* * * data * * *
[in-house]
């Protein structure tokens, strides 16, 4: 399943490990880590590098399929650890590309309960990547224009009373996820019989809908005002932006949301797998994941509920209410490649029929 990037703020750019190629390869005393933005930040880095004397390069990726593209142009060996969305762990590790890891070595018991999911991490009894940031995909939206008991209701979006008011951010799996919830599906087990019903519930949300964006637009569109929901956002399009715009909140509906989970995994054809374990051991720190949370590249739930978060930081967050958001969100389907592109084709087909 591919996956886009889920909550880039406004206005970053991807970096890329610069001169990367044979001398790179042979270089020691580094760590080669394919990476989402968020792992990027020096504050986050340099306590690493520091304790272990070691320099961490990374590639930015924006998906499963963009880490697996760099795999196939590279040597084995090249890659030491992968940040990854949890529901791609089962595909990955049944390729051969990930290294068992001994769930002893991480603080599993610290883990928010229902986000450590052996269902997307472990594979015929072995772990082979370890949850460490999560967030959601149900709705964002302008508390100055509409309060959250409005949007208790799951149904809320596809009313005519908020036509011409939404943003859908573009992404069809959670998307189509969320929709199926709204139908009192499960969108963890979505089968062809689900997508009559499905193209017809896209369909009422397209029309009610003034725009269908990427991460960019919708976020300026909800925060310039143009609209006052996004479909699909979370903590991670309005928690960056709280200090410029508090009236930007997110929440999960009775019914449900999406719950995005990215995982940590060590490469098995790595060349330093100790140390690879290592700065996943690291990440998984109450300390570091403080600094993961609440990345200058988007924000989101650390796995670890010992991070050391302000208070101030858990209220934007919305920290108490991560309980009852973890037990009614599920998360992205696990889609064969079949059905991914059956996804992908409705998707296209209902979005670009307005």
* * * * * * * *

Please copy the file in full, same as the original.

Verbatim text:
[in-house]
């Protein structure tokens, strides 16, 4: 399943490990880590590098399929650890590309309960990547224009009373996820019989809908005002932006949301797998994941509920209410490649029929 990037703020750019190629390869005393933005930040880095004397390069990726593209142009060996969305762990590790890891070595018991999911991490009894940031995909939206008991209701979006008011951010799996919830599906087990019903519930949300964006637009569109929901956002399009715009909140509906989970995994054809374990051991720190949370590249739930978060930081967050958001969100389907592109084709087909 591919996956886009889920909550880039406004206005970053991807970096890329610069001169990367044979001398790179042979270089020691580094760590080669394919990476989402968020792992990027020096504050986050340099306590690493520091304790272990070691320099961490990374590639930015924006998906499963963009880490697996760099795999196939590279040597084995090249890659030491992968940040990854949890529901791609089962595909990955049944390729051969990930290294068992001994769930002893991480603080599993610290883990928010229902986000450590052996269902997307472990594979015929072995772990082979370890949850460490999560967030959601149900709705964002302008508390100055509409309060959250409005949007208790799951149904809320596809009313005519908020036509011409939404943003859908573009992404069809959670998307189509969320929709199926709204139908009192499960969108963890979505089968062809689900997508009559499905193209017809896209369909009422397209029309009610003034725009269908990427991460960019919708976020300026909800925060310039143009609209006052996004479909699909979370903590991670309005928690960056709280200090410029508090009236930007997110929440999960009775019914449900999406719950995005990215995982940590060590490469098995790595060349330093100790140390690879290592700065996943690291990440998984109450300390570091403080600094993961609440990345200058988007924000989101650390796995670890010992991070050391302000208070101030858990209220934007919305920290108490991560309980009852973890037990009614599920998360992205696990889609064969079949059905991914059956996804992908409705998707296209209902979005670009307005």